I Can, the children's language and communication charity, needed to draw up its strategy for the next 10 years. It wanted to make sure trustees and senior management worked together to produce an appropriate plan.
Trustees were asked last year to set the brief for the charity's strategy. Individual board members were consulted according to their expertise, and the board came up with 12 main strategy issues.
Building on the charity's tradition of awaydays for trustees and the senior management team, I Can took all of its 20 senior managers and nine trustees on a strategy day in June to discuss the brief. The new chair, Elizabeth Vallance, who starts this month, also attended. A corporate partner of BT, I Can got the chance to hold its session at the BT Tower in London.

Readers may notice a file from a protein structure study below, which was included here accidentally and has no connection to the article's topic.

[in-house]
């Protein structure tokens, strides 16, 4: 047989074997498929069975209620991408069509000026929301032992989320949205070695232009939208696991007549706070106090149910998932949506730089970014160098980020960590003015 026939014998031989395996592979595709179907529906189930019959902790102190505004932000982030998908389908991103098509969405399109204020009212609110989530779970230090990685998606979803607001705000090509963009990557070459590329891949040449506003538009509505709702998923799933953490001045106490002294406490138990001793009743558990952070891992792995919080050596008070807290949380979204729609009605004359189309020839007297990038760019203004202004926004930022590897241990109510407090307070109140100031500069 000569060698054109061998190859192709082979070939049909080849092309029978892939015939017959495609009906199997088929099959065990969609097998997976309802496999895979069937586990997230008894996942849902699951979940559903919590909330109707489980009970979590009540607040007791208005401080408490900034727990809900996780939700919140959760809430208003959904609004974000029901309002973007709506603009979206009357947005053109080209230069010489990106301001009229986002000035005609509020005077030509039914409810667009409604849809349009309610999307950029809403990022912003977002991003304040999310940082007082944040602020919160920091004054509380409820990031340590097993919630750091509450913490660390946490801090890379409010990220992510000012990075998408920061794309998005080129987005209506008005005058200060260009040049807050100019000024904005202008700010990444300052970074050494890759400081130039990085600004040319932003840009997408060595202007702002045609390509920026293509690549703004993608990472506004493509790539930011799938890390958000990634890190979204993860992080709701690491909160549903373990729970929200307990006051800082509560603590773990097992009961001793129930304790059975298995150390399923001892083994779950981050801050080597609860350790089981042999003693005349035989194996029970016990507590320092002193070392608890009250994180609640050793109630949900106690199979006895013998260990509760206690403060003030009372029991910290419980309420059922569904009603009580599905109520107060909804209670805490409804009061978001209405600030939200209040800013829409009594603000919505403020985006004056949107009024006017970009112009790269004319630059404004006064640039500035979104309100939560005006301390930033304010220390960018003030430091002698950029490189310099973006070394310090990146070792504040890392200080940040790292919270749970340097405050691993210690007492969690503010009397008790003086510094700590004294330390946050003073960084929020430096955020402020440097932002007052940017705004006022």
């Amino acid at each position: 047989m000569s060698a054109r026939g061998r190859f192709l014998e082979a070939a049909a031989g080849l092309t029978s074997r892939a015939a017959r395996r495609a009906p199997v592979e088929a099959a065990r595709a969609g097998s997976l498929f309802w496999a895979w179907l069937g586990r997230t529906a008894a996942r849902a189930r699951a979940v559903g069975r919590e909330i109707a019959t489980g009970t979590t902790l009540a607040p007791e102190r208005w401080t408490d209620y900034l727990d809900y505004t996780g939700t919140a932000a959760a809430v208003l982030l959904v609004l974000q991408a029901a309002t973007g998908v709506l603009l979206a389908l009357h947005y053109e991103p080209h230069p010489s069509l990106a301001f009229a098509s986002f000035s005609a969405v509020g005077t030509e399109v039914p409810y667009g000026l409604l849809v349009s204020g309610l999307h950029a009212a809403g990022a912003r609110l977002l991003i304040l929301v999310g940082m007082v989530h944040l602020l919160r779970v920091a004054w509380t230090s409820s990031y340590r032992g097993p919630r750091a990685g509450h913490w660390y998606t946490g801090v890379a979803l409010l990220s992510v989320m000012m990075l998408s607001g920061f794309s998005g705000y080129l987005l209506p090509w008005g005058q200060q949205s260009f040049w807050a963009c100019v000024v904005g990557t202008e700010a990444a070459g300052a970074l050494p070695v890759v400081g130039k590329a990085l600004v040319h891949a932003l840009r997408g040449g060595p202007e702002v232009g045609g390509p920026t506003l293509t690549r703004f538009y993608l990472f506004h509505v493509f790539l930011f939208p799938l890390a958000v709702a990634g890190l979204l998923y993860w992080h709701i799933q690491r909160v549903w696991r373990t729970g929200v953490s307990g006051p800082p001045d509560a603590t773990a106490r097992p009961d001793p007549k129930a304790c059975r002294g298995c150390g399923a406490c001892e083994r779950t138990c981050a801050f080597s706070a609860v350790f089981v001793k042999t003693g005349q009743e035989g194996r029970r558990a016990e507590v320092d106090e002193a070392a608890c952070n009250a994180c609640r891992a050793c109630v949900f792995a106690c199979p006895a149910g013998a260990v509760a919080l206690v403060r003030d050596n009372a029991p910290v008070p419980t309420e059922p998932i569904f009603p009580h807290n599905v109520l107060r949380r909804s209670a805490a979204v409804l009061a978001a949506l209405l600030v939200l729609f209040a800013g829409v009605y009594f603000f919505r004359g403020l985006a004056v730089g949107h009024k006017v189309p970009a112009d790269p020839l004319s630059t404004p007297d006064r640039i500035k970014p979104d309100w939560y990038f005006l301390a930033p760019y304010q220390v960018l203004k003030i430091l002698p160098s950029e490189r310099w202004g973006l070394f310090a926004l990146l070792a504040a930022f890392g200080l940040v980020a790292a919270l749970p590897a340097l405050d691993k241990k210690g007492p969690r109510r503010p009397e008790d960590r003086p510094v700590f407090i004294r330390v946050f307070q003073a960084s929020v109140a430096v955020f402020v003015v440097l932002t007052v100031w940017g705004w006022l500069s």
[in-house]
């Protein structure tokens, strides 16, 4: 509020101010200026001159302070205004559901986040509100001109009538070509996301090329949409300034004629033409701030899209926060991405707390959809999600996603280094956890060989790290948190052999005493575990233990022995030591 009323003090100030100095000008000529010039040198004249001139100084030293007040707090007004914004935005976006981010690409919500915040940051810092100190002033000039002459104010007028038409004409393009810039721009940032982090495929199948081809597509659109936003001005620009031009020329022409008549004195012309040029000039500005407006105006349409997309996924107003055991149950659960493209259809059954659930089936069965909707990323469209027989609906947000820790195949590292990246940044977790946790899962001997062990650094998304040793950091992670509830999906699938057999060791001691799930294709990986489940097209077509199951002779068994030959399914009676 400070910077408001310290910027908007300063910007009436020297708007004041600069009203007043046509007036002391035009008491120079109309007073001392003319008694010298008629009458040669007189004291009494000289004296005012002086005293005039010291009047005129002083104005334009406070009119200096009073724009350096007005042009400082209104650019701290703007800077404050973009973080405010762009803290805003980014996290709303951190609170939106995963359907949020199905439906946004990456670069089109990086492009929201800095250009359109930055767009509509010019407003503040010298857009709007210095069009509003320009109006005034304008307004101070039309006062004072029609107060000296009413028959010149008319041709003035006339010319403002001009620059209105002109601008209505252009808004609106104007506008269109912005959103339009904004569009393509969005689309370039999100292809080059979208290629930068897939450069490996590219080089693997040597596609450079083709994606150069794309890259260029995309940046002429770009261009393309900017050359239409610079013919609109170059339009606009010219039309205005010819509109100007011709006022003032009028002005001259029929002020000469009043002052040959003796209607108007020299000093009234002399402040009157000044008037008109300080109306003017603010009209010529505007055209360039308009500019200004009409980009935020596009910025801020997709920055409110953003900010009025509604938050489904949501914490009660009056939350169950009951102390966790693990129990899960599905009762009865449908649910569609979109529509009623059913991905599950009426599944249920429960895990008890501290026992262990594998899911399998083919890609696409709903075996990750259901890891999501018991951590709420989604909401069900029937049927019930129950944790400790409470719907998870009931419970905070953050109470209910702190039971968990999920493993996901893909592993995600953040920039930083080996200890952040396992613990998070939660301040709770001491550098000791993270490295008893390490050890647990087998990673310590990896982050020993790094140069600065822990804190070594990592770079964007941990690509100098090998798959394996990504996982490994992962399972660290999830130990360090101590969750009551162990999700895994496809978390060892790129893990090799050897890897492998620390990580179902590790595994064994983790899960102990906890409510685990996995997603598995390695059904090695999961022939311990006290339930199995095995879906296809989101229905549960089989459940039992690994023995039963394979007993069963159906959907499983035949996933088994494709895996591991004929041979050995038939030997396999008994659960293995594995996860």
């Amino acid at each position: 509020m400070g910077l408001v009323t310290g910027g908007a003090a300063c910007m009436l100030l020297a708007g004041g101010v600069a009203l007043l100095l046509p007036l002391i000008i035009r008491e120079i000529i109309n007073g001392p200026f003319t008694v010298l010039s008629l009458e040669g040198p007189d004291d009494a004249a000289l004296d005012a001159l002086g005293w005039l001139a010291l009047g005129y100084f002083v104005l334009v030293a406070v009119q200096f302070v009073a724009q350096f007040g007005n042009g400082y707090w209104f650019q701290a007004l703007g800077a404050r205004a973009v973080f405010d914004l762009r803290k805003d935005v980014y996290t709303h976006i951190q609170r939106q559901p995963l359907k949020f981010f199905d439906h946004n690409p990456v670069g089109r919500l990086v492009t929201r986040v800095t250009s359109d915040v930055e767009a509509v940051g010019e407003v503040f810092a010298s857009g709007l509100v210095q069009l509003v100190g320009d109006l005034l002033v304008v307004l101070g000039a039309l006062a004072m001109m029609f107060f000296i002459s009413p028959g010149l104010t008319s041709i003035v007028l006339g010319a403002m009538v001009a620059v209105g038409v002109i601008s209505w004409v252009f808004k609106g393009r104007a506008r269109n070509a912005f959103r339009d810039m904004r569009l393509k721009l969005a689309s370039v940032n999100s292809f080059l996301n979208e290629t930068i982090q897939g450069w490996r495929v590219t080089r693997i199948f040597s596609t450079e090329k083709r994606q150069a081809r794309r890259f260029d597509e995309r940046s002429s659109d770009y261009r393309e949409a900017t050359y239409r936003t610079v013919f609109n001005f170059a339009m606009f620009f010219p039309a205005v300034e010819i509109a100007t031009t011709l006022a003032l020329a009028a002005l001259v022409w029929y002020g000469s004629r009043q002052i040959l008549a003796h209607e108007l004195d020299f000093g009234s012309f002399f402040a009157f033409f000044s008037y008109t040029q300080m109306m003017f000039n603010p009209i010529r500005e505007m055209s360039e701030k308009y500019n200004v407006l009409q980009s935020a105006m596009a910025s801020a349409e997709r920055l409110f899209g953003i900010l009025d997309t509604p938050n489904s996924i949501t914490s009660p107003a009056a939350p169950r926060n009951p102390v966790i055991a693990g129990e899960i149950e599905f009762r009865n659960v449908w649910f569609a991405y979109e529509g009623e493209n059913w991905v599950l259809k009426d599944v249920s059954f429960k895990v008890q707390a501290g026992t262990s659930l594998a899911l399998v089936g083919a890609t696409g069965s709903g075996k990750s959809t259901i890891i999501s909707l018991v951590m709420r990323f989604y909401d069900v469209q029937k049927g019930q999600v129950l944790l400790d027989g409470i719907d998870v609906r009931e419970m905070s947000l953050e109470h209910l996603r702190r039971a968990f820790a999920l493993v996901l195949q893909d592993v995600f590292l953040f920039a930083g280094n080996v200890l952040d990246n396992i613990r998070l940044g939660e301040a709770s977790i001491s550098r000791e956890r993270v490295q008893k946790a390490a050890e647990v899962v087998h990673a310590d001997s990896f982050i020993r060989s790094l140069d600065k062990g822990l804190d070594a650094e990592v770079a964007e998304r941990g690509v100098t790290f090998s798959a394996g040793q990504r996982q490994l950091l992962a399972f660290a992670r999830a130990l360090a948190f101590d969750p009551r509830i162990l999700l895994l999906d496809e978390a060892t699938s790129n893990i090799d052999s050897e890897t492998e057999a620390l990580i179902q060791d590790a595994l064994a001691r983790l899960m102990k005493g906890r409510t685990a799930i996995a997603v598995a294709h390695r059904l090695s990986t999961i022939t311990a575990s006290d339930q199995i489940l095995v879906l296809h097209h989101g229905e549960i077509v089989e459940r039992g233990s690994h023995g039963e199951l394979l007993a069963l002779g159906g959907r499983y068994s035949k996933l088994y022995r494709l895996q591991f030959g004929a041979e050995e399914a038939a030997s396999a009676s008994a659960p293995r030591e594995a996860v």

"It was a great ice-breaker," says Virginia Beardshaw, chief executive of I Can. "BT even rotated the top of the tower for us as everyone arrived. It was a wonderful start to the day."
Discussions, facilitated by a member of not-for-profit consultancy the Office for Public Management, focused on the 12 main strategy issues outlined in the trustees' brief. "Our chair helped us choose a great facilitator with a strong background in children's policy," Beardshaw says. "It helped us keep the political and socio-economic context in mind."
Over the course of the day, the group carried out full analyses to assess the charity's strengths and weaknesses, as well as the opportunities and threats it faced, and how this fitted into the wider political, economic and social context.
Following the meeting, I Can's trustees approved the charity's 10-year goals. The business plan for the next three years was left in the hands of senior managers and will be finalised at the charity's AGM next week.
Beardshaw says: "We will come to our AGM with something that the trustees own and will back, and that's a big plus. As we move forward, I think we have a very strong understanding of where the organisation is going."